The Joy of Filboid Studge
I could squeak through fasting rules with a 'Virtue Cookie,' but should I try to?
In the end, that is the only real joy there is. In the present, it can seem pretty scary. I'll take the jelly beans, thank you, and think about all that another time.
Fasting is to transformation as exercise is to an athlete. We try to peel our fingers off certain food favorites and so gain more control over all our greedy impulses. An athlete who lifts weights does so not just to lift weights but to make himself stronger in all circumstances. While other religious traditions restrict certain foods as unclean, that's not the case for us. There's nothing intrinsically wrong with meat, fish, and dairy foods, or we wouldn't start eating them again on the holiest days of the year. So you don't have to scrutinize bread labels for trace elements of dairy whey (unless you find whey a particular temptation).
Fussiness about the letter of the fast can backfire, turning into prideful self-congratulation on one hand and pursuit of yummy loopholes on the other.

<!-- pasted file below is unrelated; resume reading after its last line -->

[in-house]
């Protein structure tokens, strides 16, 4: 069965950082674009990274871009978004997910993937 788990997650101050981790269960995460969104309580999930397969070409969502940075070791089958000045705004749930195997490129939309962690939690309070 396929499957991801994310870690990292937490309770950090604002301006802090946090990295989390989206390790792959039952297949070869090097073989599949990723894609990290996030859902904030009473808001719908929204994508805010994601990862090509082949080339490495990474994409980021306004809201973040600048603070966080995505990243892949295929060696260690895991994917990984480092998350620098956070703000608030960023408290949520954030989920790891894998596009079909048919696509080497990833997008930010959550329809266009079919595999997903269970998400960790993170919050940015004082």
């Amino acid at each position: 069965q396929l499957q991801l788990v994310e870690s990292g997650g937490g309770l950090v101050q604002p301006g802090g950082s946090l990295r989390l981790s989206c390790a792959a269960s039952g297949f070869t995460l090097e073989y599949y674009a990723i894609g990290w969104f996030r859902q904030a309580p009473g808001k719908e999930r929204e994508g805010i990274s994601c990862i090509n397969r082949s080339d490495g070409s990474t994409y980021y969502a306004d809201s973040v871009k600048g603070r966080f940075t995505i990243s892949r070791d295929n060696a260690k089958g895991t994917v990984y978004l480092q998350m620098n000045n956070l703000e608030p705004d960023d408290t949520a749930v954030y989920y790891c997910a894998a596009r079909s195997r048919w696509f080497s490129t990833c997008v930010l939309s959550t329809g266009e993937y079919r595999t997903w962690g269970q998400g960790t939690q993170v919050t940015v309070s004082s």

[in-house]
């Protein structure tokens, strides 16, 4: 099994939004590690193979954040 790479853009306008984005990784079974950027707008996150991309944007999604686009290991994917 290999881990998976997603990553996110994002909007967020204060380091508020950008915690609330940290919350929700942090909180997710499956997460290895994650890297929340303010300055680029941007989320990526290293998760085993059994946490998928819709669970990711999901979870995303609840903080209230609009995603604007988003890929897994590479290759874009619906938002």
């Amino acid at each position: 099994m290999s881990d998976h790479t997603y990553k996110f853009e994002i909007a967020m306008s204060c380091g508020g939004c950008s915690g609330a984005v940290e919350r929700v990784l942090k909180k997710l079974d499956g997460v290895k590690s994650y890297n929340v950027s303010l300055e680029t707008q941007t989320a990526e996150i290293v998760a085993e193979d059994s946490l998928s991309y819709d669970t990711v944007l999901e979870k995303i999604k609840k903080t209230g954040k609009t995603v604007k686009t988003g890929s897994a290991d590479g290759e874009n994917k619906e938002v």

Unnecessary, non-nutritious treats don't suit the fast, even if they are dairy-free. The spirit of the fast, I'm coming to think, is met best by eating simply, eating less, and trying meal by meal to be obedient to the guidelines. Some circumstances may require flexibility, and that is not a catastrophe--just a missed opportunity to exercise. Of course, too many "just this onces" make for a roly-poly athlete.
So I can't really defend Virtue Cookies, even though they technically fit the fast. Perhaps if I left out the flour and chocolate chips, and added more water, and cooked it longer. A bowl of that might be just right for breakfast. Yeah! Nope, sorry. It's not working. I just can't work up much enthusiasm anymore for oatmeal. Maybe if I thought of it as "filboid studge."